Oddball: The 1936 Koehler-Escoffier Moto-Ball Special

The Koehler-Escoffier Moto-Ball Special—designed for the sport of motorcycle polo in the 1930s.
One of the weirdest sports the world has ever seen is Moto-Ball: It’s like polo, but with motorcycles instead of horses.

It was popular in France in the 1930s, and made a brief and bizarre return in 1986 for Ted Turner’s ‘Goodwill Games.’ (Remember them?)

The Koehler-Escoffier Moto-Ball Special—designed for the sport of motorcycle polo in the 1930s.
A Moto-Ball field is the same size as a soccer pitch, but the ball is bigger than a regular soccer ball. The goalkeeper is the only person not riding a bike—and probably has a high chance of suffering a truly horrific injury.

Moto-Ball is a minority sport these days, but 80 years ago it prompted the creation of some truly lovely bikes. This is one of them, a Koehler-Escoffier with remarkably modern proportions.

The Koehler-Escoffier Moto-Ball Special—designed for the sport of motorcycle polo in the 1930s.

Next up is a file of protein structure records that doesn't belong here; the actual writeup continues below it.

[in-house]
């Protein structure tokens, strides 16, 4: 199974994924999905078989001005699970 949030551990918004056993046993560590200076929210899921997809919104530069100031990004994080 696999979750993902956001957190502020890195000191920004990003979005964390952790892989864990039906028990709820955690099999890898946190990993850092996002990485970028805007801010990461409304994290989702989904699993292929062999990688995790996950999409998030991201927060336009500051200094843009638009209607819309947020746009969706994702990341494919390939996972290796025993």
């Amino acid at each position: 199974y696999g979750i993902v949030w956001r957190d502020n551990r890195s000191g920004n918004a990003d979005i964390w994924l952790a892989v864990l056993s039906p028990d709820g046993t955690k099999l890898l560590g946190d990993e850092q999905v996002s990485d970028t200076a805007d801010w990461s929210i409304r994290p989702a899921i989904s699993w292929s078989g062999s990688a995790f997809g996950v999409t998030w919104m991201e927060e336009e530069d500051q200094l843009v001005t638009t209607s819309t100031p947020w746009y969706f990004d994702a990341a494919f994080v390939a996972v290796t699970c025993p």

It’s a restoration by Serge Bueno of Heroes Motorcycles in Los Angeles, a shop with a staggering inventory of desirable two-wheelers.

Serge has resurrected well over a hundred vintage and classic bikes, first with workshops in Paris and Normandy, and now with his latest venture on La Brea Avenue.

The quality of his work is extraordinary, right down to the authentic leather-wrapped cable coverings.

The Koehler-Escoffier Moto-Ball Special—designed for the sport of motorcycle polo in the 1930s.
Koehler-Escoffier and its parent company Monet-Goyon dominated Moto-Ball from 1933 to 1938 with machines such as this 350cc special.

It’s geared for acceleration: despite an output of only nine horsepower and a rev limit of 4,500 rpm, the Koehler can reach a brisk 80 kph (50 mph) on the playing field.

The Koehler-Escoffier Moto-Ball Special—designed for the sport of motorcycle polo in the 1930s.
Elements like the parallelogram-style girder forks and 19-inch wheels with chunky tires look just ‘right’ to modern eyes, with none of the spindly aesthetics we usually associate with early motorcycles.

The tank is not original, but it’s from a contemporary 98cc Koehler—with a low profile that suits the bike just perfectly.

The Koehler-Escoffier Moto-Ball Special—designed for the sport of motorcycle polo in the 1930s.
This sort of quality is not cheap—it’ll cost $35,000 to put the Koehler-Escoffier in your own garage. But that buys you a genuine piece of history—an exceptionally rare motorcycle with provenance—and a world-class resto job.

We’ll take this bike over a stock market investment any day, thanks.

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The Koehler-Escoffier Moto-Ball Special—designed for the sport of motorcycle polo in the 1930s.